Pain Management

Bone substitutes are frequently used in clinical practice but often exhibit limited osteoinductivity. We hypothesized that unfocused shockwaves enhance the osteoinductivity of bone substitutes and improve osteointegration and angiogenesis.

Objective: Osteoarthritis is a painful, chronic joint disease affecting man and animals with no known curative therapies. Palliative nonsteroidal anti-inflammatory drugs (NSAIDs) are commonly used but they cause adverse side effects prompting the search for safer alternatives. To address this need, we evaluated the anti-inflammatory activity of avocado/soybean unsaponifiables (ASU), glucosamine (GLU), and chondroitin sulfate (CS) with or without the NSAID carprofen.

Vitacoxib, a selective COX-2 inhibitor, is approved for the relief of pain and inflammation associated with orthopedic surgery and osteoarthritis in dogs.

In the current study, a chronic toxicity research was performed to evaluate the safety of vitacoxib in male and female rats for long-term.

The therapeutic benefits of Greenshell™ mussel (GSM; Perna canaliculus) preparations have been studied using in vitro test systems, animal models, and human clinical trials focusing mainly on anti-inflammatory and anti-arthritic effects.

Activity is thought to be linked to key active ingredients that include omega-3 polyunsaturated fatty acids, a variety of carotenoids and other bioactive compounds.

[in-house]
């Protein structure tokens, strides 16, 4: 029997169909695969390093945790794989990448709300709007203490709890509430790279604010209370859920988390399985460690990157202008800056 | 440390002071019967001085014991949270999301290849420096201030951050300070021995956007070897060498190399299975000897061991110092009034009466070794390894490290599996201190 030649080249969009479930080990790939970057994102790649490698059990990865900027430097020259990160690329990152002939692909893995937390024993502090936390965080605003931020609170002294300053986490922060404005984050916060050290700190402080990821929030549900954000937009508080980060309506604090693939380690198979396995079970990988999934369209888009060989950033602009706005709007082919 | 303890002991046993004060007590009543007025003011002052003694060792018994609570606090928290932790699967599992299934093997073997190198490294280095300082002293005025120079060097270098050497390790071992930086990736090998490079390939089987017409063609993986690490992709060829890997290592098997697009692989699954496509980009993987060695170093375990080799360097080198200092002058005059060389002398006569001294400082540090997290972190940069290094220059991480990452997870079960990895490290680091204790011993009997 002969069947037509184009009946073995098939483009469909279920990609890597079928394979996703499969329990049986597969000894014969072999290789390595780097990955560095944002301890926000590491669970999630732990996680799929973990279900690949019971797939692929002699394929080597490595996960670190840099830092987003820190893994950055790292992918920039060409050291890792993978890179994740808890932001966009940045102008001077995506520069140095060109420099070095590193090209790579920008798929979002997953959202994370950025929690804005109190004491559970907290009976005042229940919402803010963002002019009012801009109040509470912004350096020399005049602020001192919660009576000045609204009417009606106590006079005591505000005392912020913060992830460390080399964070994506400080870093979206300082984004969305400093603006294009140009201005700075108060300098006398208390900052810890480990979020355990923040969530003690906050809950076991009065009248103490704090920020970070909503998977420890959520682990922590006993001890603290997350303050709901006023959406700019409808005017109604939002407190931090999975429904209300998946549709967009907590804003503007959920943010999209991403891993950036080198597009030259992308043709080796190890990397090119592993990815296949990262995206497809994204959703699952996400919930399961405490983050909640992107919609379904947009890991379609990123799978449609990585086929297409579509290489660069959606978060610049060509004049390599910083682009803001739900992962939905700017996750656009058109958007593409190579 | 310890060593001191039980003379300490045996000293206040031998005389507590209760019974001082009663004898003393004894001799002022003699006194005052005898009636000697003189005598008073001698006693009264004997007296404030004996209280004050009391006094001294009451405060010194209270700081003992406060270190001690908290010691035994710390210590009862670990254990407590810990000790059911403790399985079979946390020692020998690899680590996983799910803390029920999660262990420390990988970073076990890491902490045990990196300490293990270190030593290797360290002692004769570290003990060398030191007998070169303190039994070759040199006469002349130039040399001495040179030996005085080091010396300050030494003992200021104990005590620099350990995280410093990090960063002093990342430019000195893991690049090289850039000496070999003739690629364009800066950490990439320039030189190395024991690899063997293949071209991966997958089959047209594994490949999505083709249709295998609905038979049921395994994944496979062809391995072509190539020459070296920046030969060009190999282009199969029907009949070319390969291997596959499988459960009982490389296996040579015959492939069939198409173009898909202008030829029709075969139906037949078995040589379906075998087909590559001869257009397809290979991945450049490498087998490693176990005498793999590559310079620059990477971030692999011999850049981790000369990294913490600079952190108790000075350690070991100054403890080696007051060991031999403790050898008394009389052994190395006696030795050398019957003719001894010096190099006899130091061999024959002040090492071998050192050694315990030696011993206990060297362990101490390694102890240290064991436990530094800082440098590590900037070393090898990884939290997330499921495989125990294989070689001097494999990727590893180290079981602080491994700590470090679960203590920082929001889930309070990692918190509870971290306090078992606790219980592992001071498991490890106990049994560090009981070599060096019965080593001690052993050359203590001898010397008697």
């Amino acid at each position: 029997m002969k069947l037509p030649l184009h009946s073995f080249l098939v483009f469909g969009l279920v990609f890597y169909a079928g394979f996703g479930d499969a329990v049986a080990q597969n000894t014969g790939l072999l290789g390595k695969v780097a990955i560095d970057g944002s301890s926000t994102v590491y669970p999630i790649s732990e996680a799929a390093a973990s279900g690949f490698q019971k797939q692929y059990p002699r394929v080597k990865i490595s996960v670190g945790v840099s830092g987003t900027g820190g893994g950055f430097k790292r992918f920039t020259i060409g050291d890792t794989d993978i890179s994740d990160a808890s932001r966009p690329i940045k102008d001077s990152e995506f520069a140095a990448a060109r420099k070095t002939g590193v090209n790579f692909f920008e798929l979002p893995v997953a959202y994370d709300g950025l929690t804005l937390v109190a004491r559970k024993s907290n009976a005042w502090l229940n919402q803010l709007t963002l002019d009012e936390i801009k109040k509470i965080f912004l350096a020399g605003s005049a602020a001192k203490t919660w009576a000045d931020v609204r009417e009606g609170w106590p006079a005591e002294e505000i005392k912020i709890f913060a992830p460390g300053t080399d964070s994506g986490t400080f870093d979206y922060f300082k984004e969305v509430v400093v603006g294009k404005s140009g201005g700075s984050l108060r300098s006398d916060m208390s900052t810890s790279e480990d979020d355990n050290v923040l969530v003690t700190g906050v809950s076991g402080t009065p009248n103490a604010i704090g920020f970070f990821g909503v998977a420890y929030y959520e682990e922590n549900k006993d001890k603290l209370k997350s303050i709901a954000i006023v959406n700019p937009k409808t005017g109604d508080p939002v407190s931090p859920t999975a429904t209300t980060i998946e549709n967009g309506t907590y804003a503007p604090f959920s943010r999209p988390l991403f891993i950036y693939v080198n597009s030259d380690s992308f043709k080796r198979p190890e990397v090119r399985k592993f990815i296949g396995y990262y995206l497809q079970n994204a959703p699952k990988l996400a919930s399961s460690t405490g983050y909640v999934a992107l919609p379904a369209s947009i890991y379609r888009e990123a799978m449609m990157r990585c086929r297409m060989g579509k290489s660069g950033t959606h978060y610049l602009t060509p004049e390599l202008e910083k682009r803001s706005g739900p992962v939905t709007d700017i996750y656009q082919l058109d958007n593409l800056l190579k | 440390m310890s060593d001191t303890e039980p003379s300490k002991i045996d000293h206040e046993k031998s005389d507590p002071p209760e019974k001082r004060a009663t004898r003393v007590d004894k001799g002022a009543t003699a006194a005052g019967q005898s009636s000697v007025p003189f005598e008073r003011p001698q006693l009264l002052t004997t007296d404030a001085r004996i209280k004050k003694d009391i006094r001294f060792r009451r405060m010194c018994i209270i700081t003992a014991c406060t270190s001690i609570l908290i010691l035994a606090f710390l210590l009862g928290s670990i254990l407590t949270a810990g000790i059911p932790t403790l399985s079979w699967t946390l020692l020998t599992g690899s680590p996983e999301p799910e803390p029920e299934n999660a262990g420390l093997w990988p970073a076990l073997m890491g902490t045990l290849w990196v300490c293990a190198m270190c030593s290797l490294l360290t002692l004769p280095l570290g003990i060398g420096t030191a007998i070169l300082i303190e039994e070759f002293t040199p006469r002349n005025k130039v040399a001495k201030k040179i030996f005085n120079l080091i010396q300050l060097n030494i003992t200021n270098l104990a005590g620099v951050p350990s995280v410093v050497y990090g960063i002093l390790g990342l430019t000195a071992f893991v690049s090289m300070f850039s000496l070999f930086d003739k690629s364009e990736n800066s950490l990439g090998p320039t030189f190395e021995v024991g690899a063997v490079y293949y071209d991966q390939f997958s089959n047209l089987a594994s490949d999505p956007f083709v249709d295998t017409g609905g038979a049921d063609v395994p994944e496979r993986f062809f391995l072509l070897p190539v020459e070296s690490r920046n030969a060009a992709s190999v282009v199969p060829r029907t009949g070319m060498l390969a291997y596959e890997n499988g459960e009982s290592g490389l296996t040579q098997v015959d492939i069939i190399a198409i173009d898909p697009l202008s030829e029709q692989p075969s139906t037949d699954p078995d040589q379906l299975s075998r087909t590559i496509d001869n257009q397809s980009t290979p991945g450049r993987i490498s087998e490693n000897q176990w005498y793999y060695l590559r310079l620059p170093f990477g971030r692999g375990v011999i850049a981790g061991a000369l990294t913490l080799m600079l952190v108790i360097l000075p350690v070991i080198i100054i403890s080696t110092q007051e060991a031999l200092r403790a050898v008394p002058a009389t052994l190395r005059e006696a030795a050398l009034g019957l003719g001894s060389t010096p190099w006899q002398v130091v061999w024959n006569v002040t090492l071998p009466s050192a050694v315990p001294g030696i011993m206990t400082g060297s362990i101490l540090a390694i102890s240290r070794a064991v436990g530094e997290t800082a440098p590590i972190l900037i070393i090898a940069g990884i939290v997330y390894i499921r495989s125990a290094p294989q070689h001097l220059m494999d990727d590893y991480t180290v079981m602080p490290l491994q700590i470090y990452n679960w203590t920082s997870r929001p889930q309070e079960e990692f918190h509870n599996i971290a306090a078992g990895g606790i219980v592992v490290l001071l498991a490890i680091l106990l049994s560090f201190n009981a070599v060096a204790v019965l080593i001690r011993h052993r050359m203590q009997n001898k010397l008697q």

OBJECTIVE: Reporting the rate of positive (+) and negative (-) responders based on an objective outcome measure of pain-related functional disability/lameness in dogs with naturally occurring osteoarthritis (OA), and the relationship between initial lameness severity and the odds of being a (+) responder.

STUDY DESIGN: Retrospective analysis of published peer-reviewed clinical trials in dogs with naturally occurring OA.
ANIMALS: Dogs (n = 213) with hip and/or stifle afflicted-joints.

A literature review identified six placebo-controlled studies of analgesics in client-owned cats with degenerative joint disease-associated pain. Five studies with 96 cats had available data. Caregiver responses on a clinical metrology instrument, Client-Specific Outcome Measure (CSOM), were compared to measured activity. Cats were categorised as 'successes' or 'failures' based on change in CSOM score and activity counts from baseline. Effect sizes based on CSOM score were calculated; factors that were associated with success/failure were analysed using logistic regression.

OBJECTIVE: To evaluate the analgesic efficacy of meloxicam oral transmucosal spray (OTMS) alone and with tramadol in cats with osteoarthritis (OA).

STUDY DESIGN: Randomized, blinded study.

ANIMALS: Fifteen geriatric cats weighing 4.5 ± 1.0 kg.

OBJECTIVES: This study aimed to (1) compare outcome assessments in normal and osteoarthritic cats and (2) evaluate the analgesic efficacy of tramadol in feline osteoarthritis (OA), in a prospective, randomised, blinded, placebo-controlled, crossover design.

OBJECTIVES: Anatomical and methodological detail is lacking regarding local anesthetic peripheral nerve block techniques for distal pelvic limb surgery in cats. The aim of this study was to develop, describe and test nerve block methods based on cadaveric dissections and dye injections.

BACKGROUND: This study evaluated the effectiveness and safety of grapiprant for treatment of pain in dogs with osteoarthritis (OA).

HYPOTHESIS/OBJECTIVES: Grapiprant will relieve pain as measured by the owner's and veterinarian's evaluation of pain in dogs with OA. Another objective was evaluation of the safety of grapiprant.

ANIMALS: Two hundred and eighty-five client-owned dogs with OA were enrolled and treated with grapiprant or placebo with 262 cases (N = 131 in each group) evaluable for the effectiveness analysis.